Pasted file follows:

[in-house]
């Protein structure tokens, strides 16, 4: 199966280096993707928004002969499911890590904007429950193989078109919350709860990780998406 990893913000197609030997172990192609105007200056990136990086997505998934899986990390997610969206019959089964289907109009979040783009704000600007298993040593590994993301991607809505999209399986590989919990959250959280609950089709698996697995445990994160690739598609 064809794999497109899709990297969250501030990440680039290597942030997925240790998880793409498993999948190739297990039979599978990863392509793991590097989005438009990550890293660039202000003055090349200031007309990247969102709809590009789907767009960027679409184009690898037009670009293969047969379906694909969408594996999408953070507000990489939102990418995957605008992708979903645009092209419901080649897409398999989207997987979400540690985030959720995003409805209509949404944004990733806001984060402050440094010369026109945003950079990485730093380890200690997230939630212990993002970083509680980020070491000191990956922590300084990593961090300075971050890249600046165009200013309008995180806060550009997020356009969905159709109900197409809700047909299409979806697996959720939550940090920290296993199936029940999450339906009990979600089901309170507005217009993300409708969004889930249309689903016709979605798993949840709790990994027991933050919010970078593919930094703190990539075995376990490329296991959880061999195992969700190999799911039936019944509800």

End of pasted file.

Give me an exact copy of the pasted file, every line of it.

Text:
[in-house]
């Protein structure tokens, strides 16, 4: 199966280096993707928004002969499911890590904007429950193989078109919350709860990780998406 990893913000197609030997172990192609105007200056990136990086997505998934899986990390997610969206019959089964289907109009979040783009704000600007298993040593590994993301991607809505999209399986590989919990959250959280609950089709698996697995445990994160690739598609 064809794999497109899709990297969250501030990440680039290597942030997925240790998880793409498993999948190739297990039979599978990863392509793991590097989005438009990550890293660039202000003055090349200031007309990247969102709809590009789907767009960027679409184009690898037009670009293969047969379906694909969408594996999408953070507000990489939102990418995957605008992708979903645009092209419901080649897409398999989207997987979400540690985030959720995003409805209509949404944004990733806001984060402050440094010369026109945003950079990485730093380890200690997230939630212990993002970083509680980020070491000191990956922590300084990593961090300075971050890249600046165009200013309008995180806060550009997020356009969905159709109900197409809700047909299409979806697996959720939550940090920290296993199936029940999450339906009990979600089901309170507005217009993300409708969004889930249309689903016709979605798993949840709790990994027991933050919010970078593919930094703190990539075995376990490329296991959880061999195992969700190999799911039936019944509800």